Religion A Salad Bar?

Read this USA Today Article.  Here is a telling opening quote:

Religion today in the USA is a salad bar where people heap on upbeat beliefs they like and often leave the veggies — like strict doctrines — behind. There are so many ways of seeing God, public policy expert Barry Kosmin says, that "the highest authority is now the lowest common denominator."

I just spent last week with the church planters of the Acts 29 Network.  There President Mark Driscoll emphasized that the movement is firstly a theologically-driven one.  I spent the whole time with 91 planters and their wives who have built their whole ministries on God's sovereignty, penal substitutionary atonement, and the like.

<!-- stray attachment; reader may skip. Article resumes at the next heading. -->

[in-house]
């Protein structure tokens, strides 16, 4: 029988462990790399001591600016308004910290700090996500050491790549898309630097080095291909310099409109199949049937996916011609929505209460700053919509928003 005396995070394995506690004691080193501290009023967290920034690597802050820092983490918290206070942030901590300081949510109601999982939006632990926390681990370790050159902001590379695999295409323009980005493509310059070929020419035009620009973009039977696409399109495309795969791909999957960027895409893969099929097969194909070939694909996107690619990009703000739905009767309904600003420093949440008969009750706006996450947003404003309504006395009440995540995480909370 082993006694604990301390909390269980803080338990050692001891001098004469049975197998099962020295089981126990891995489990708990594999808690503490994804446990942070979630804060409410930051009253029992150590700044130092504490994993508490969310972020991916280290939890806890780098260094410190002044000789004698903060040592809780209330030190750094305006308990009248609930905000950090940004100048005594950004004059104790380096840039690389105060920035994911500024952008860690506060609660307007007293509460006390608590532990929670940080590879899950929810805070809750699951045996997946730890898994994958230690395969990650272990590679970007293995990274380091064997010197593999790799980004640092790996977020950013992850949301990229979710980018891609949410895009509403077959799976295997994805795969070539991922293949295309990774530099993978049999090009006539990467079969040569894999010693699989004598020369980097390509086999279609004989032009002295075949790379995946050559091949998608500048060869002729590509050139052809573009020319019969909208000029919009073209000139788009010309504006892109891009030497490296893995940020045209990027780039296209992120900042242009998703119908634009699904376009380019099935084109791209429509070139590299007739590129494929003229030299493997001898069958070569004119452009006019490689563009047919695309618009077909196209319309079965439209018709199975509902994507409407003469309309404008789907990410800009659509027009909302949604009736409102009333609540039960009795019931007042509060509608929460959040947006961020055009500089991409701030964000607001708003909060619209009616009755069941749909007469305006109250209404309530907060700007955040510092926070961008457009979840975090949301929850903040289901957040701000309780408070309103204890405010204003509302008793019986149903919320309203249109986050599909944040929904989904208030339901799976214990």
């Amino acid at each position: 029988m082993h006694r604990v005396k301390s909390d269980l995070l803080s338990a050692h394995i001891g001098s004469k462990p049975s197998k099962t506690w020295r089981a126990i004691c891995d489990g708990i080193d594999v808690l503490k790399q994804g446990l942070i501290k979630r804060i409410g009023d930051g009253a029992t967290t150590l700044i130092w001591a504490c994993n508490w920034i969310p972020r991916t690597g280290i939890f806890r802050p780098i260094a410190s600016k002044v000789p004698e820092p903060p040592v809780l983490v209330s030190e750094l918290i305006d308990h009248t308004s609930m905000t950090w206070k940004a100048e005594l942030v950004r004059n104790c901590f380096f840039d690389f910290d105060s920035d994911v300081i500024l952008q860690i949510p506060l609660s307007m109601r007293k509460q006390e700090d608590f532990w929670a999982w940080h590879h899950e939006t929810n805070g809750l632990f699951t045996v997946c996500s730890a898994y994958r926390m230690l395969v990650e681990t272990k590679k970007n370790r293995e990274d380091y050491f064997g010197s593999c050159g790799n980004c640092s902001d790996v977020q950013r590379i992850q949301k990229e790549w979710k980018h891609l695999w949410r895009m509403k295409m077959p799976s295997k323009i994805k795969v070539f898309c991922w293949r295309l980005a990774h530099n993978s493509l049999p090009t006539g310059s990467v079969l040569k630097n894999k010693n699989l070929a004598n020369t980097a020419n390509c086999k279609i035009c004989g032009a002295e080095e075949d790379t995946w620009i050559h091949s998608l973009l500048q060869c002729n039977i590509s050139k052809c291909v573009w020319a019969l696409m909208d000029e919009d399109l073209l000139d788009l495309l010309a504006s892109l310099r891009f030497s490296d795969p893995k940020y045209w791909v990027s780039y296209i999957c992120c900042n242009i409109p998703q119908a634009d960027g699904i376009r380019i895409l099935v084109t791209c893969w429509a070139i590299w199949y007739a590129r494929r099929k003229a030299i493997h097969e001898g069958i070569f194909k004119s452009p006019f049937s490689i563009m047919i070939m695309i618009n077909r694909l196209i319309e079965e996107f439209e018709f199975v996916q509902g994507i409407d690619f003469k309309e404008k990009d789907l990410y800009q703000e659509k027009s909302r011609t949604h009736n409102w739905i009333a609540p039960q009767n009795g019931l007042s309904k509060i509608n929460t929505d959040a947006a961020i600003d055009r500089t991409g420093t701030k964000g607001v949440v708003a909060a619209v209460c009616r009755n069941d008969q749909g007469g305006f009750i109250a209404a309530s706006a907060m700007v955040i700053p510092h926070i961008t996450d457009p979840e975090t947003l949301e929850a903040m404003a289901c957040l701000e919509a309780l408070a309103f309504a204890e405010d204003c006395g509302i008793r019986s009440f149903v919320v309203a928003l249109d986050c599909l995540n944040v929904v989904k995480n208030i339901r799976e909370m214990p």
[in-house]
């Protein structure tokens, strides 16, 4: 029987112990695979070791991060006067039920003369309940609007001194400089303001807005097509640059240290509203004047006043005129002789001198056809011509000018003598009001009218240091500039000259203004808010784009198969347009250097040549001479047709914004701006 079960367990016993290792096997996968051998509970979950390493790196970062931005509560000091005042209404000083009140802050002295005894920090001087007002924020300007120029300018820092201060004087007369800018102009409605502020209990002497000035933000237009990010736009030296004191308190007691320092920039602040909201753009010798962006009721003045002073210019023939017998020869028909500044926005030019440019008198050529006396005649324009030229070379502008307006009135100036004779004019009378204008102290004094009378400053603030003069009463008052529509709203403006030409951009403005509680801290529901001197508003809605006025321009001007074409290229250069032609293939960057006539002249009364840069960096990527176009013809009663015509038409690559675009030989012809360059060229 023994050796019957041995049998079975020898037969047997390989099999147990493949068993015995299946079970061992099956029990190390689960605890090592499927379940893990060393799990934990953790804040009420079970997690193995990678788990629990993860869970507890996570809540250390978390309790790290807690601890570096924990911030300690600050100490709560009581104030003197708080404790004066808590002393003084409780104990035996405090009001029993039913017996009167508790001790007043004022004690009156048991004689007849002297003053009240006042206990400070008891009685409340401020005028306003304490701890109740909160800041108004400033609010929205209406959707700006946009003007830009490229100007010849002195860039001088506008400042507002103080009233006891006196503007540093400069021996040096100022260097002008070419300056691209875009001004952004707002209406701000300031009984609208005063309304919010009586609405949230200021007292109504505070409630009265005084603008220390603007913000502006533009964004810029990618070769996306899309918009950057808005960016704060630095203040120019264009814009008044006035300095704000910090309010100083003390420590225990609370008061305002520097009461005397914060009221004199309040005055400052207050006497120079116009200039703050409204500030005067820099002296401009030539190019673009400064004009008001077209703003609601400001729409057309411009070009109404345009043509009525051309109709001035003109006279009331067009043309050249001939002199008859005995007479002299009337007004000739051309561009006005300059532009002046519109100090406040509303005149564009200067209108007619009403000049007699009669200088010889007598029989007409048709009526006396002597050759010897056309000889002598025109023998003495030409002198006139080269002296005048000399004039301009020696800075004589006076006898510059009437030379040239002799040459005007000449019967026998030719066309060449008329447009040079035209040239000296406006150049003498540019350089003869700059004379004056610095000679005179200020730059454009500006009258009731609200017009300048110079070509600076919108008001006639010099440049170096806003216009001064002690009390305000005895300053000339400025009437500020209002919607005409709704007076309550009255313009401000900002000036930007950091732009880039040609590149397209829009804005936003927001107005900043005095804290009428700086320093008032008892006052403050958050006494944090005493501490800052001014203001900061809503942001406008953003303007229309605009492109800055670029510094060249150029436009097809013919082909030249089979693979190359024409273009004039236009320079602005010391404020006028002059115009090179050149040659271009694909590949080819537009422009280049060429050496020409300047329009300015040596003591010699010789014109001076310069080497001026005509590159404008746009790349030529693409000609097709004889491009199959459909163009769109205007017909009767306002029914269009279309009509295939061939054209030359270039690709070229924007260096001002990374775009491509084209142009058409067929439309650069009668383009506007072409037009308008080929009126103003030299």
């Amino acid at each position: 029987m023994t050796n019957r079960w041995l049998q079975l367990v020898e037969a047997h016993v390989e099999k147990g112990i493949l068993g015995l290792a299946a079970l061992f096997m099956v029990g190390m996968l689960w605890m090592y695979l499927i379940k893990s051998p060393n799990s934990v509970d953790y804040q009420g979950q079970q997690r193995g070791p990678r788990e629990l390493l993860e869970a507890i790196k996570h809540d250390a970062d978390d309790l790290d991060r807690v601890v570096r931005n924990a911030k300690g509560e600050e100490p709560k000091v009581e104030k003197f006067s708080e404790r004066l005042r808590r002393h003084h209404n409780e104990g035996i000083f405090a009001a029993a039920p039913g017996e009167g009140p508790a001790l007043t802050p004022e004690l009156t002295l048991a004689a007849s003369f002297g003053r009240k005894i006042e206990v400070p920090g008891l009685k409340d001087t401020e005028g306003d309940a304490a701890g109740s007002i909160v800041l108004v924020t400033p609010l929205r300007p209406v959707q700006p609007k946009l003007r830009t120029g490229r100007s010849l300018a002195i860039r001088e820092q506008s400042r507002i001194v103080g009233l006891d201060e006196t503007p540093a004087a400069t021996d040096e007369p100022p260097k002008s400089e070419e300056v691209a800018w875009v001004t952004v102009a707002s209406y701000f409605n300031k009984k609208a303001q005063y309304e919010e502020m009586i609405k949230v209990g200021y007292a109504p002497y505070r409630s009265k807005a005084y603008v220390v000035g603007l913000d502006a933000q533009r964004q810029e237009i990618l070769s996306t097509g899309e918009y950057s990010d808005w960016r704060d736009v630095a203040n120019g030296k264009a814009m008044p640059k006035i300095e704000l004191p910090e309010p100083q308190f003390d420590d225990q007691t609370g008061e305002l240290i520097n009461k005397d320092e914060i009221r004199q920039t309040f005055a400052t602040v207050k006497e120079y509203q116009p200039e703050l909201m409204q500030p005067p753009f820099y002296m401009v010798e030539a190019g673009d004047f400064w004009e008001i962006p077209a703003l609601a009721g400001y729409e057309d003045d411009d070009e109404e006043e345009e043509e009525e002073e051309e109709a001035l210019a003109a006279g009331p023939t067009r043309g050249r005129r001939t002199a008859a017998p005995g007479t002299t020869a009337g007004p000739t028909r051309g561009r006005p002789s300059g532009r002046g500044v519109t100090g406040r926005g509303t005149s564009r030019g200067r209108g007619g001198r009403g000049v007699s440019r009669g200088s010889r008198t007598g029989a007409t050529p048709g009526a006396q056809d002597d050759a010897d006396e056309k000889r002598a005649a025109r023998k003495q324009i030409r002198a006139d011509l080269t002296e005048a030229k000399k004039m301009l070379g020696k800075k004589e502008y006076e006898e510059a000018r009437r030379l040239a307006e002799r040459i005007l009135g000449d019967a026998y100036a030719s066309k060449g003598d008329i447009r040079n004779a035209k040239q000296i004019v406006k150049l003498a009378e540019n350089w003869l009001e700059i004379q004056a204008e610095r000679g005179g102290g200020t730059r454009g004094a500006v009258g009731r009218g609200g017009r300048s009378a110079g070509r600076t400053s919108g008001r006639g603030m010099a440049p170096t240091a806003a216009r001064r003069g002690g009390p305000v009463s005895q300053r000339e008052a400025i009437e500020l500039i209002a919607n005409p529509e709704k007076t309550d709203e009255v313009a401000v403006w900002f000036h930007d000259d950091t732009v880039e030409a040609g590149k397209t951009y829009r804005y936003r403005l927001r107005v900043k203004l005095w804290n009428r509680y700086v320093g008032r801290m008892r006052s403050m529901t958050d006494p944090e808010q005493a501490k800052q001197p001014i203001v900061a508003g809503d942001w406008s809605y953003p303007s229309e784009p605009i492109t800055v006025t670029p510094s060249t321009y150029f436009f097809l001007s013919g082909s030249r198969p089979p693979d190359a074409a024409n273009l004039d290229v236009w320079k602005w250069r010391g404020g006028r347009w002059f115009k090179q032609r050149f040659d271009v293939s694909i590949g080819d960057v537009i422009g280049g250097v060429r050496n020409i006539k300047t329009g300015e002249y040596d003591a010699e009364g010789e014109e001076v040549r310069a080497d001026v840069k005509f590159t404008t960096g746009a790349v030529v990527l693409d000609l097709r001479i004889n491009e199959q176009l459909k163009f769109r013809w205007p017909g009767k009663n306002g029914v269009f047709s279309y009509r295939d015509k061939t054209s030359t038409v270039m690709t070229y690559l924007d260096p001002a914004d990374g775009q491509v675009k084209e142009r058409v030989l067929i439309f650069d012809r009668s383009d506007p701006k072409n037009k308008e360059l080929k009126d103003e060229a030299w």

Driscoll mentioned that his podcasts get 100,000 downloads.  And that includes his recent "Doctrine" series.  Today, I listened to the sermon on the cross while I ran over at Bear Creek Trail.  There he lays out "penal substitutionary atonement" (God dying in our place to pay our penalty, bringing us back to God) in all its glory.  In this "salad bar" culture, there are glimmers of hope.  People do want doctrine.  Young people are flocking to it.  I'm not discouraged a bit.  God is on the throne-- that's good doctrine, and it gives hope in a day when people resist doctrine.